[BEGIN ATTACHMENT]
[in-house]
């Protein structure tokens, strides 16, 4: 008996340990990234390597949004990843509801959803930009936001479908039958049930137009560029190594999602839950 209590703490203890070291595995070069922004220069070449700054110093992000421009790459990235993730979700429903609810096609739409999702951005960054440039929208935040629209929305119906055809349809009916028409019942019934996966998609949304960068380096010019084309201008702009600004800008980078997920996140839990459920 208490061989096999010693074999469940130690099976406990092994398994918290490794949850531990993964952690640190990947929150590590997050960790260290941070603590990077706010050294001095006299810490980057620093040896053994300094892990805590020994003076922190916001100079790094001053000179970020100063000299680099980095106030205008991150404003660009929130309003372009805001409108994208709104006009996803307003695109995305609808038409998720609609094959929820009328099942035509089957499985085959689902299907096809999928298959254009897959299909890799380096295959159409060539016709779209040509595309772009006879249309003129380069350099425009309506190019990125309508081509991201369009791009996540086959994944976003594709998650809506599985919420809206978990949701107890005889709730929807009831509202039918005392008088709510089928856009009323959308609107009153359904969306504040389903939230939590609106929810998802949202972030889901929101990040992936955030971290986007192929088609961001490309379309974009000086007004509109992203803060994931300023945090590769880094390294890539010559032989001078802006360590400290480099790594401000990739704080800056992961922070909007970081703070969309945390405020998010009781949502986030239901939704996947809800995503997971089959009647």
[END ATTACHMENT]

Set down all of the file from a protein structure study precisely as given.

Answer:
[in-house]
């Protein structure tokens, strides 16, 4: 008996340990990234390597949004990843509801959803930009936001479908039958049930137009560029190594999602839950 209590703490203890070291595995070069922004220069070449700054110093992000421009790459990235993730979700429903609810096609739409999702951005960054440039929208935040629209929305119906055809349809009916028409019942019934996966998609949304960068380096010019084309201008702009600004800008980078997920996140839990459920 208490061989096999010693074999469940130690099976406990092994398994918290490794949850531990993964952690640190990947929150590590997050960790260290941070603590990077706010050294001095006299810490980057620093040896053994300094892990805590020994003076922190916001100079790094001053000179970020100063000299680099980095106030205008991150404003660009929130309003372009805001409108994208709104006009996803307003695109995305609808038409998720609609094959929820009328099942035509089957499985085959689902299907096809999928298959254009897959299909890799380096295959159409060539016709779209040509595309772009006879249309003129380069350099425009309506190019990125309508081509991201369009791009996540086959994944976003594709998650809506599985919420809206978990949701107890005889709730929807009831509202039918005392008088709510089928856009009323959308609107009153359904969306504040389903939230939590609106929810998802949202972030889901929101990040992936955030971290986007192929088609961001490309379309974009000086007004509109992203803060994931300023945090590769880094390294890539010559032989001078802006360590400290480099790594401000990739704080800056992961922070909007970081703070969309945390405020998010009781949502986030239901939704996947809800995503997971089959009647």